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Art

3.20.2019

Ones to Watch: Meet Brilliant Garcia, LA's "Creator of Taste"

Last week, we sat down with Brilliant Garcia, a 25-year-old multi-faceted creative born in Germany, raised in Texas, and now living in LA. Garcia has experienced more in her short life than some people double her age; for that reason alone she’s an intriguing character, but what really sticks out is the intense desire to make a lasting impact. She has worked in every part of the entertainment industry and has succeeded. Whether being a part of the early team at Black Scale, being a DJ, photographer, or creating a book with her original photos, she’s got our attention. Read on below for a window into the world of Brilliant Garcia.

Can you introduce yourself?

My name is Brilliant Garcia and I think the best way to describe who I am and what I do is just a creator of taste.

You are German born, Texas transplant and now an LA native. Describe your upbringing and what each place has taught you about yourself?  

Being born out of the country has a lot to do with my desire to travel. Since I was a military child, I got a taste of how much more there is to see of this world so I don’t mind taking on a new adventure even if it’s unfamiliar. With each location, I realized that moving on isn’t always optional and you must know how to adapt as well as excel in whatever environment the universe may place you in.

You have lived or a spent a better part of your early life traveling, what is special about living in a place like LA?  

Well, I’ve spent my entire adult life here. It’s become home for me now. Besides the obvious benefits of  the beach, weather and healthy living, the reason I choose LA is because it somehow chose me. I didn’t feel like any barriers I encountered were set backs, more like alarm clocks telling me it’s time. There are too many resources here to not make happen, what you want to happen.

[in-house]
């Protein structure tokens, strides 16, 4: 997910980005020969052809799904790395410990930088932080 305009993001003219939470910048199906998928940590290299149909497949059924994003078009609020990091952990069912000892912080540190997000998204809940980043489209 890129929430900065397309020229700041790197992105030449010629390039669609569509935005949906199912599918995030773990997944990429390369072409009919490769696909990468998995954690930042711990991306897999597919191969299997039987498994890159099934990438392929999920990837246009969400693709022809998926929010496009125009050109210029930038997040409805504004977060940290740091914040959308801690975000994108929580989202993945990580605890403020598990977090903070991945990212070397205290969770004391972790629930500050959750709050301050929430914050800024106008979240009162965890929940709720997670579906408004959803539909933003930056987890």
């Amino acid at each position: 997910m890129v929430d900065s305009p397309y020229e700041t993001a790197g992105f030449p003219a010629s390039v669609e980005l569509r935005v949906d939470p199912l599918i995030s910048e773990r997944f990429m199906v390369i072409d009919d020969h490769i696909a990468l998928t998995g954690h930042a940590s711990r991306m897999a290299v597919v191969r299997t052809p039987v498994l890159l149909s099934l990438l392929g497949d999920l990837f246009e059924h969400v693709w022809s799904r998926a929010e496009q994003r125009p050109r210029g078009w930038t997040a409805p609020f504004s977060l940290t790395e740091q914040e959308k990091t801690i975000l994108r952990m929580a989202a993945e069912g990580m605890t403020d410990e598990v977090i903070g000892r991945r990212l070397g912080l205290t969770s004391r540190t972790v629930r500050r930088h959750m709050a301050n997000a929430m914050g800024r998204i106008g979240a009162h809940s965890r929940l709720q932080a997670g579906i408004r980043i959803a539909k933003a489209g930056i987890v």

Describe the impact your family made in your life? What’s your opinion on the idea of a family and why it’s important for an individual to have that in their life?  

Family taught me emotional intelligence and about all the different love languages that people operate on. People show what they care about by how they choose to spend their time. And my mother spent majority of her time loving her kids. My father supported this love. When they gave me my freedom, I gave them respect, & even when I made my mistakes, they still loved me. Then the tough love started kicking in. Where although we seemed to have it all together, I still had to work for what I wanted. My father was big on me having a job/working. I got my hands dirty. Now as an adult, all those lessons came full circle. My family gave me the guidance that lead me to my confidence.

How did you spiritual practice begin? What attracted you to learning about Buddhism? 

My spiritual awakening literally happened overnight, when I was 17. I received the news that changed my life.

My mother passing away made me quick on my toes. It seemed as if I had to figure out my entire life in one moment. I decided to just pack my pain and move to Los Angeles.

As soon as I got here, my dreams began enhancing. I started experiencing an alternate reality that definitely sparked my creativity but most importantly, this would become my mothers new home. I would see her in the dream world and wake up so excited to start my day and know that I was on the right path. I got books on how to control this type of lucid dreaming and I managed to tap in a few times but she only appears when I clear my mind.